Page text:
How to not Exclude Artist Mothers (and Other Parents)
a conversation with HETTIE JUDAH
and MIRTHE BERENTSEN
Join us on Saturday the 4th of February when Hettie Judah and Mirthe Berentsen will highlight topics discussed in the book How to not Exclude Artist Mothers (and Other Parents) at A Tale of A Tub, aligning with the exhibition Where shall we plant the placenta? in which motherhood and ecology are compared as well as connecting them from mutual notions of care and concern.
For too long, artists have been told that they can't have both motherhood and a successful career. In the polemical volume How to not Exclude Artist Mothers (and Other Parents), critic and campaigner Hettie Judah argues that a paradigm shift is needed within the art world to take account of the needs of artist mothers (and other parents: artist fathers, parents who don't identify with the term "mother," and parents in other sectors of the art world). Drawing on interviews with artists internationally, the book highlights some of the success stories that offer models for the future, from alternative support networks and residency models, to studio complexes with onsite childcare, and galleries with family-friendly policies.
“Within the arts we can endlessly discuss all kinds of care and nurture and its importance in panels, exhibitions and articles. But as long as you keep the ultimate form of long-term care, parenthood, outside this sum no actual change is possible”, Mirthe Berentsen wrote in this month's issue of Metropolis M in an essay about Judah's book. Berentsen is currently writing a new book about art and the politicisation of motherhood for Dutch publisher Das Mag and a podcast entitled Tussen Kunst en Kind, about parenthood within the arts. Together they will discuss art and parenthood, the compartmentalisation of domestic and creative lives, the disadvantages of the current structures of the art world and that by making changes and becoming more sensitive to the needs of artist parents, the art world has much to gain.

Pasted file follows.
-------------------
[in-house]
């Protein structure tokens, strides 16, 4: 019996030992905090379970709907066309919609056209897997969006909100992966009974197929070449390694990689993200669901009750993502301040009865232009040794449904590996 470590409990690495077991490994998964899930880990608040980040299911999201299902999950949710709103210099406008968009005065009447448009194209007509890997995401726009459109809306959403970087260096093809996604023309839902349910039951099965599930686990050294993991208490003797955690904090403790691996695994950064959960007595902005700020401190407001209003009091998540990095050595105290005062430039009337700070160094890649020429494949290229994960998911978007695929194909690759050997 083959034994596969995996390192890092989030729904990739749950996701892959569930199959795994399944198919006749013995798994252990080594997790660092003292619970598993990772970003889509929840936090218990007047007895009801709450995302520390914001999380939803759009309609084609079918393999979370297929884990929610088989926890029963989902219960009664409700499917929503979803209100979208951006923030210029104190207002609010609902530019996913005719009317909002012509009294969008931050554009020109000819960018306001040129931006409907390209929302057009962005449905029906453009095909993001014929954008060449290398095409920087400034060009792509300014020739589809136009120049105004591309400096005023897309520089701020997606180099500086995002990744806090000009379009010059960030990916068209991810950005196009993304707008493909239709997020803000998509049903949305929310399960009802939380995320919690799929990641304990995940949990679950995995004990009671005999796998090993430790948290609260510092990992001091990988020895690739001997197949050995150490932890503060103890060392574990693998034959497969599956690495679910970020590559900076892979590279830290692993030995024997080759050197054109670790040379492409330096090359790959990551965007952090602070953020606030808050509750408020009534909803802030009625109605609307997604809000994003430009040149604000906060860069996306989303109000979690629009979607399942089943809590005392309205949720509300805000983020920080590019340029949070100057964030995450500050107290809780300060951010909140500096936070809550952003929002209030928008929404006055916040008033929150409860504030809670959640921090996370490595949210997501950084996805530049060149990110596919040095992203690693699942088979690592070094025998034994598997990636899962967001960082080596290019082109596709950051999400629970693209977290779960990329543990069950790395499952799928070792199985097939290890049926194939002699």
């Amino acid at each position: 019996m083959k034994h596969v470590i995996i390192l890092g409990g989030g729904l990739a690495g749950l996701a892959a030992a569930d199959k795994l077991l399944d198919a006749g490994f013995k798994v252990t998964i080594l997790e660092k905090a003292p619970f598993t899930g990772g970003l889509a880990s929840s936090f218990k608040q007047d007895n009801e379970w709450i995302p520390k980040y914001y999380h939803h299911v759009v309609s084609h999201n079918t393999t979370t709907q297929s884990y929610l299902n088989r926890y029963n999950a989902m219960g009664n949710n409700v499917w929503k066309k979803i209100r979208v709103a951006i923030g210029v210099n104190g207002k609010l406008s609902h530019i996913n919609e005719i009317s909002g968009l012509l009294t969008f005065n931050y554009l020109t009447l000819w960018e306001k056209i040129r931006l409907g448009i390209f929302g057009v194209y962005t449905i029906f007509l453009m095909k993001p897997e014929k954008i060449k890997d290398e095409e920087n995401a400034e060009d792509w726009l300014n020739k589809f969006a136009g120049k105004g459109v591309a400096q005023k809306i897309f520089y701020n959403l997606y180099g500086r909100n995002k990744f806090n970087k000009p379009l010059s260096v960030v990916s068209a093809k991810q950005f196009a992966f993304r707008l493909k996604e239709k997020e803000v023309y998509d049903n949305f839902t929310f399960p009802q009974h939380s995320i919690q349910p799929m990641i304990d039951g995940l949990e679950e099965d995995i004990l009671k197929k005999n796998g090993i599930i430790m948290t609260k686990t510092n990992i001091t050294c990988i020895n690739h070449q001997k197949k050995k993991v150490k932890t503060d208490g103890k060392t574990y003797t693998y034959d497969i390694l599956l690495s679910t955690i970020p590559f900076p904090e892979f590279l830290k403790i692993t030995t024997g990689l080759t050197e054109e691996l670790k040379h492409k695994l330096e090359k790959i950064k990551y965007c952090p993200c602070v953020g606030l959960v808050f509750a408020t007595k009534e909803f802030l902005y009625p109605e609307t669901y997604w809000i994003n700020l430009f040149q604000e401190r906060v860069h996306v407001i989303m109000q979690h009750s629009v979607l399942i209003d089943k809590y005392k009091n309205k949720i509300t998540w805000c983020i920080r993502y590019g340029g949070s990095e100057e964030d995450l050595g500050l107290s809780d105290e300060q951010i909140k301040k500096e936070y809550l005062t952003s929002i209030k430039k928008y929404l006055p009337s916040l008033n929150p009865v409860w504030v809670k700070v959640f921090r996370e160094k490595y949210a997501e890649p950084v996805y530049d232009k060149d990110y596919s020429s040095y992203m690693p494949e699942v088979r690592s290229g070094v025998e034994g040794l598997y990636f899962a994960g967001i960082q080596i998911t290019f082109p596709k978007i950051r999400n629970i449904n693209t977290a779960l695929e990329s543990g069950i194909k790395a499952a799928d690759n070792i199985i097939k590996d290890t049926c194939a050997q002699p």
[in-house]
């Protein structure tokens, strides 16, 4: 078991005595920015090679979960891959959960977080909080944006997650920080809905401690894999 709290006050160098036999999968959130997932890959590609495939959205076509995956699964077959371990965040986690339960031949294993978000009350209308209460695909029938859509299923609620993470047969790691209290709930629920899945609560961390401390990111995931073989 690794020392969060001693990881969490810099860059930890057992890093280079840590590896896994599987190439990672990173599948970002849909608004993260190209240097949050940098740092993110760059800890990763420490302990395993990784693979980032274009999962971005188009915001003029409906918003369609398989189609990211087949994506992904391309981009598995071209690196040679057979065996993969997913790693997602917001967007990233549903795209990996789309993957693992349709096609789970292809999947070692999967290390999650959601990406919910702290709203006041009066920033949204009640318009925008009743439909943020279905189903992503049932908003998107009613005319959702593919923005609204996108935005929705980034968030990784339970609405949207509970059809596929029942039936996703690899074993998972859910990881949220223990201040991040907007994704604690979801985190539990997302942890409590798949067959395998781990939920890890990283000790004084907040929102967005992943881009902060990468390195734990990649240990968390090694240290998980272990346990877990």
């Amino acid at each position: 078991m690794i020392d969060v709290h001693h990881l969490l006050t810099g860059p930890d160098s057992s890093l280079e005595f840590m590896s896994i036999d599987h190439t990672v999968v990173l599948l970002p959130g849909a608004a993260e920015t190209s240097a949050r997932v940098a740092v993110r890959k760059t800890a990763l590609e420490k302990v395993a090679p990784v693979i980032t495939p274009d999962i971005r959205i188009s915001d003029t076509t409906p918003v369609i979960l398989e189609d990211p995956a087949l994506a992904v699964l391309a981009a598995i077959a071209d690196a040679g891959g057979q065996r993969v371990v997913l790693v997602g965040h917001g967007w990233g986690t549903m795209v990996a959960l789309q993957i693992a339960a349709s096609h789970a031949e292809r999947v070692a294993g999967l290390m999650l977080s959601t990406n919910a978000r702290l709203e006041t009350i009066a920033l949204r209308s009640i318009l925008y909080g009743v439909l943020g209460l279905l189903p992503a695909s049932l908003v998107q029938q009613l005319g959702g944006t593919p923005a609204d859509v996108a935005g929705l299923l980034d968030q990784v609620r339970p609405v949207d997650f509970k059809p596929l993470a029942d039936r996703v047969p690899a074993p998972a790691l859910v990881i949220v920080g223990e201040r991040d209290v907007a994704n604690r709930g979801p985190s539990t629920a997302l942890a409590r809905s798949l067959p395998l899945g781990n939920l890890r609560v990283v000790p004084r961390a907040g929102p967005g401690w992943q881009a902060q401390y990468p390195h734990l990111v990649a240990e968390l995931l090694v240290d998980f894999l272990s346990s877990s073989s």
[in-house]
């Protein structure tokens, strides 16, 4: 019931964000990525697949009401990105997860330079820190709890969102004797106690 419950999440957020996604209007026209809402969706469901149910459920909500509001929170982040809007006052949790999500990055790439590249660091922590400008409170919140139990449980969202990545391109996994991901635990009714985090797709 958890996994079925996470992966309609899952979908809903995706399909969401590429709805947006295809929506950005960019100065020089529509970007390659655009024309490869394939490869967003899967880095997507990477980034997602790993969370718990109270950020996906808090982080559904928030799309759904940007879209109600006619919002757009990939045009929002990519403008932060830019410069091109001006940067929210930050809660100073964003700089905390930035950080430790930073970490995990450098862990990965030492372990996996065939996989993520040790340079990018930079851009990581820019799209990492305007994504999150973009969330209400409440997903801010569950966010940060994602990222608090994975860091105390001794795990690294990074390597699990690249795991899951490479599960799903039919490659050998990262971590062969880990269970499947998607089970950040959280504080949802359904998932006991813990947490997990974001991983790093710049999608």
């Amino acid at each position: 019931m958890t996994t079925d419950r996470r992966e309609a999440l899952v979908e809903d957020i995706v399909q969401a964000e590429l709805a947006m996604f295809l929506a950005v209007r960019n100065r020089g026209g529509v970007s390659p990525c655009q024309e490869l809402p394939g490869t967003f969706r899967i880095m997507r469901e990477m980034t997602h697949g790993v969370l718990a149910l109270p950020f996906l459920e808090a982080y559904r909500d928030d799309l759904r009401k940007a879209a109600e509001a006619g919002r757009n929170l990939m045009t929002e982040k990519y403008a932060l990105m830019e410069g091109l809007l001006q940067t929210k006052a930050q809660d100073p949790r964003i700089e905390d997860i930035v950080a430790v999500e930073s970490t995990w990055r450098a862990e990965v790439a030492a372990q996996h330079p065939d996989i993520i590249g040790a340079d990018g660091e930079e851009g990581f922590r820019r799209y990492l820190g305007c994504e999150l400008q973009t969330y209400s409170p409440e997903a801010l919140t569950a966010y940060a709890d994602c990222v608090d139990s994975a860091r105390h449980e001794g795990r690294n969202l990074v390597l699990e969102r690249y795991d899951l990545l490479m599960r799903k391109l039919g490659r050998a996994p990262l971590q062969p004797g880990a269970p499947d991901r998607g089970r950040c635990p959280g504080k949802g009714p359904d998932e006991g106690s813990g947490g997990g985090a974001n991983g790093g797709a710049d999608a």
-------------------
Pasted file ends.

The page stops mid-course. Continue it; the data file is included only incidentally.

Please note that unfortunately, Where Shall We Plant the Placenta? will no longer be on view during the event as we prepare for the upcoming installation of Beyond a Certain Point There is No Return curated by Katia Krupennikova from Wednesday the 8th of February.
Hettie Judah is a British art critic, broadcaster and writer who has spent many years dealing with the subject of art and motherhood. Following the publication of her 2020 study on the impact of motherhood on artists' careers, she collaborated with a group of artists in 2021 on the manifesto How Not To Exclude Artist Parents, now available in 15 languages. In 2022, Hettie co-founded the Art Working Parents Alliance with Jo Harrison - a support network and campaign group for curators, academics, gallerists, technicians, educators and others working in the arts. Her recent books are How Not To Exclude Artist Mothers (and other parents) (Lund Humphries, September 2022) and Lapidarium (John Murray, London, October 2022/Penguin, NY, March 2023).
Mirthe Berentsen is a writer, artist and advisor. She studied Literature at the University of Amsterdam and Comparative Literature and Linguistics at the Freie Universität in Berlin. Berentsen writes reviews and essays for various newspapers and magazines on art, culture and political-social developments (including the Dutch NRC Handelsblad, Vrij Nederland, De Groene Amsterdammer, De Volkskrant, the German Die Welt and international art magazines like Art Asia Pacific, Modern Painters, Frieze, Art Basel Magazine, E-FLUX and Sleek). Furthermore Berentsen works as a strategic cultural policy advisor for several organisations and art institutions, such as Raad voor Cultuur. Currently, Berentsen is working on a new book about the art and the politicisation of motherhood for the Dutch publisher Das Mag and a podcast entitled Tussen Kunst en Kind, about parenthood within the arts (in which Hettie Judah will be one of the guests).